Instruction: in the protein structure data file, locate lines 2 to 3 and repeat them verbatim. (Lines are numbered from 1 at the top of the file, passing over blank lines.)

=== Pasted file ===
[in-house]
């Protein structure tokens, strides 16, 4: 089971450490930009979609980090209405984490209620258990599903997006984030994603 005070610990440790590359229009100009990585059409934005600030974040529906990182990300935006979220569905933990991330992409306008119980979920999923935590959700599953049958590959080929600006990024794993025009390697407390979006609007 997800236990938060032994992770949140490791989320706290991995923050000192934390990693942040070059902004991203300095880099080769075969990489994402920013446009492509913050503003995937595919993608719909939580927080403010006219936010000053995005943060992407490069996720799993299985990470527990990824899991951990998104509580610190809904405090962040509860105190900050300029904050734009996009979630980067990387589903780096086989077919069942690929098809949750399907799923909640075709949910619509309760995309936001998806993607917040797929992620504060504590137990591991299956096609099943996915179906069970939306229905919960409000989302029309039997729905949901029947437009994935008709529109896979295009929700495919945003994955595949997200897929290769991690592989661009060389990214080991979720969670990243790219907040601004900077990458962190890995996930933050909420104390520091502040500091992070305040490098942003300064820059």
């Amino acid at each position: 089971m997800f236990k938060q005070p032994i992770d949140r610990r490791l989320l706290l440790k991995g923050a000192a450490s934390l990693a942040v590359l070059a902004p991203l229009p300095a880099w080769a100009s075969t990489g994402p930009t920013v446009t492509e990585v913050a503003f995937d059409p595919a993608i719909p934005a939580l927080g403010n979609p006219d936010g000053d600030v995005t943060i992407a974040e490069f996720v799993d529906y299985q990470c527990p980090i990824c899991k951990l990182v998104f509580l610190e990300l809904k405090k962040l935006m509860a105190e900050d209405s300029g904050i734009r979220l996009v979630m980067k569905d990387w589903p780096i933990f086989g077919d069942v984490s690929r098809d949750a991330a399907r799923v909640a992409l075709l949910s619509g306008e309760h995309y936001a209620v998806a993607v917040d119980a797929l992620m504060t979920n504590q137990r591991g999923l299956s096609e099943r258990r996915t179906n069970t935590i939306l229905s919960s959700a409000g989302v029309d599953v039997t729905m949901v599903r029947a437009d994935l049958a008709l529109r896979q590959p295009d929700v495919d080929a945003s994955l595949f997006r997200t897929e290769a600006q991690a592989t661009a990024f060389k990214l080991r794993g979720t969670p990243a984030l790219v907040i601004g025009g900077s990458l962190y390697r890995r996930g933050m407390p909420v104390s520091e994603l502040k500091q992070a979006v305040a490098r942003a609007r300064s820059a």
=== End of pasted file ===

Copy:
């Protein structure tokens, strides 16, 4: 089971450490930009979609980090209405984490209620258990599903997006984030994603 005070610990440790590359229009100009990585059409934005600030974040529906990182990300935006979220569905933990991330992409306008119980979920999923935590959700599953049958590959080929600006990024794993025009390697407390979006609007 997800236990938060032994992770949140490791989320706290991995923050000192934390990693942040070059902004991203300095880099080769075969990489994402920013446009492509913050503003995937595919993608719909939580927080403010006219936010000053995005943060992407490069996720799993299985990470527990990824899991951990998104509580610190809904405090962040509860105190900050300029904050734009996009979630980067990387589903780096086989077919069942690929098809949750399907799923909640075709949910619509309760995309936001998806993607917040797929992620504060504590137990591991299956096609099943996915179906069970939306229905919960409000989302029309039997729905949901029947437009994935008709529109896979295009929700495919945003994955595949997200897929290769991690592989661009060389990214080991979720969670990243790219907040601004900077990458962190890995996930933050909420104390520091502040500091992070305040490098942003300064820059």
């Amino acid at each position: 089971m997800f236990k938060q005070p032994i992770d949140r610990r490791l989320l706290l440790k991995g923050a000192a450490s934390l990693a942040v590359l070059a902004p991203l229009p300095a880099w080769a100009s075969t990489g994402p930009t920013v446009t492509e990585v913050a503003f995937d059409p595919a993608i719909p934005a939580l927080g403010n979609p006219d936010g000053d600030v995005t943060i992407a974040e490069f996720v799993d529906y299985q990470c527990p980090i990824c899991k951990l990182v998104f509580l610190e990300l809904k405090k962040l935006m509860a105190e900050d209405s300029g904050i734009r979220l996009v979630m980067k569905d990387w589903p780096i933990f086989g077919d069942v984490s690929r098809d949750a991330a399907r799923v909640a992409l075709l949910s619509g306008e309760h995309y936001a209620v998806a993607v917040d119980a797929l992620m504060t979920n504590q137990r591991g999923l299956s096609e099943r258990r996915t179906n069970t935590i939306l229905s919960s959700a409000g989302v029309d599953v039997t729905m949901v599903r029947a437009d994935l049958a008709l529109r896979q590959p295009d929700v495919d080929a945003s994955l595949f997006r997200t897929e290769a600006q991690a592989t661009a990024f060389k990214l080991r794993g979720t969670p990243a984030l790219v907040i601004g025009g900077s990458l962190y390697r890995r996930g933050m407390p909420v104390s520091e994603l502040k500091q992070a979006v305040a490098r942003a609007r300064s820059a």